• [0032]
    The hexadecimal number sequence 8A3C02F7 is to be stored. Each hexadecimal number is allocated a storage location. The direction of polarization of the write light at the individual storage places is set in accordance with the following Table 2.
    TABLE 2
    Hexadec. number
    0 1 2 3 4 5 6 7 8 9 A B C D E F
    Angle *1 0 6 12 18 24 30 36 42 48 54 60 66 72 78 84 90
    [deg]

    *1 The angle relates to a zero position to be defined as desired.
  • [0033]
    The following representation thus results for the storage of the hexadecimal number specified:
    TABLE 3
    Hexadec. Number sequence
    8 A 3 C 0 2 F 7
    Angle 48 60 18 72 0 12 90 42
  • [0034]
    The setting of the direction of polarization of the preferably linearly polarized write light can be carried out e.g. by means of a lambda/2 plate mounted in rotatable fashion.
  • [0035]
    When reading the information, the locations written to are sought, the axis of the anisotropy is then determined and the information is reconstructed therefrom using the rules described above.
  • [0036]
    In this way, it is possible to store more than one information bit (multiplexing) at a memory place, e.g. a hexadecimal number, grey-scale values, etc.
  • [0037]
    Moreover, it is possible in this way to store halftone images in the data store, which images can be observed directly as so-called grey-scale value images with the aid of a polarization filter. A direction of polarization is defined for each grey-scale value, and they produce the corresponding brightness value when the data store is viewed (irradiated through) with preferably linearly polarized light.
  • [0038]
    In respect of a further aspect, the invention relates to a method for parallel recording of data blocks in an optical data store of the type explained above, which has, as storage medium, a light-sensitive material which has photo-induced anisotropy, for the induction of which a threshold value of the optical intensity has to be exceeded. The method is characterized in that the recording light is modulated according to the data block that is respectively to be recorded, in particular by means of a controllable surface light modulator (SLM), and the modulated recording light is focused toward the optical data store so intensely that its intensity in the storage layer exceeds the intensity threshold required for recording.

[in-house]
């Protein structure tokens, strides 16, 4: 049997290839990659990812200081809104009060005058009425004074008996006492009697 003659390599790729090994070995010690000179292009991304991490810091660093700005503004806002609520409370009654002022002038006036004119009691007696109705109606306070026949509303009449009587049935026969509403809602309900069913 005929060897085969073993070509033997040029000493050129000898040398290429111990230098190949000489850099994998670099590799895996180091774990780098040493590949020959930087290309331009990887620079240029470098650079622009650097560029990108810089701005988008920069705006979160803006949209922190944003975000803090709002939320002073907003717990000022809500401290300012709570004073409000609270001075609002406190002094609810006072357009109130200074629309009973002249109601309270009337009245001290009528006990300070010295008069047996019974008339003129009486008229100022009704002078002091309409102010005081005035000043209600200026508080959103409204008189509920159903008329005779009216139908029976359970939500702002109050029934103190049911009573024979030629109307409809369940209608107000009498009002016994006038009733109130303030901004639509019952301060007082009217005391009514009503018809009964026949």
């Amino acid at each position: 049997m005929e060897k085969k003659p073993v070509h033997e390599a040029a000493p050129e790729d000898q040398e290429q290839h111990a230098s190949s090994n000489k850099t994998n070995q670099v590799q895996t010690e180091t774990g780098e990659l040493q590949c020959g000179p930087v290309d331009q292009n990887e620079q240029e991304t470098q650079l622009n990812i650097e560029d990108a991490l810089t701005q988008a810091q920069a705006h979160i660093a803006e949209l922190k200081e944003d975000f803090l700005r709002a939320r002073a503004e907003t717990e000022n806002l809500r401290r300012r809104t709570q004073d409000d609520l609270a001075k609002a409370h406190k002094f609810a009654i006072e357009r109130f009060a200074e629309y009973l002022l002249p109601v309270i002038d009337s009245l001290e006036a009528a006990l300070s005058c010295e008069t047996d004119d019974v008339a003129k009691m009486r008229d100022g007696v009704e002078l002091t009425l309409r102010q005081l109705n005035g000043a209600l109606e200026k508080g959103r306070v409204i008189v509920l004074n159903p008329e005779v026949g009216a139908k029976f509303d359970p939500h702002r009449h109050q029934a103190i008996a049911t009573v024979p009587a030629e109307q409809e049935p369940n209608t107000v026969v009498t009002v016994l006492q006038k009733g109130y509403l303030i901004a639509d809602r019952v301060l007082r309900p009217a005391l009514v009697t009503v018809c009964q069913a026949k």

• [0039]
    With regard to the data store according to the invention and with regard to the possibility of recording data by means of different states of polarization of the light, a further advantage that must be emphasized is that the data store does not have to be formatted prior to recording. This is explained as follows:
  • [0040]
    If the 0 is represented in a data store by the fact that it has not been altered, then the data store has to be formatted in order that it is possible to distinguish between a location which is in the original state as a result of production and a location which is in the original state because this represents an item of information, e.g. a 0. For this purpose, conventional optical data stores are formatted, i.e. have written to them a pattern which impresses on the data store an organization of its storage areas. If the intention is to achieve high storage densities, these structures have to be appropriately detailed. As soon as a read or write device is to be used, it must be adjusted to these fine structures, that is to say be correspondingly precise. This necessitates a corresponding technical outlay and thus corresponding high costs.
  • [0041]
    In the case of the store according to the invention, each information recording, that is to say including that of the 0, can be represented by a write operation and a corresponding change in the storage medium. Thus, the fact of which areas contain data can be identified without prior information during the read operation.
  • [0042]
    It should be added quite generally that in the storage of data in the data store according to the invention, it is possible to achieve an improvement in efficiency, that is to say a reduction of the quantity of light required, if the storage layer is cooled for a short time for the purpose of writing the data. The temperature can then be increased again.
  • [0043]
    The storage operation has hitherto been described in a context with the use of polarized light. In a less preferred variant of the invention, it is possible, as an alternative, to effect recording with non-polarized light, but this only enables binary data processing and, moreover, does not permit the encryption mechanism explained above.
  • [0044]
    A few aspects of the invention are explained in more detail below with reference to the figures.
  • [0045]
    FIG. 1 shows an experimental set up for storage and reading of information in an optical data store according to the invention, or for demonstration of the functional principle of the invention and for analysis of the thermally stable, photo-induced anisotropy in the data storage layer (here a bacteriorhodopsin film).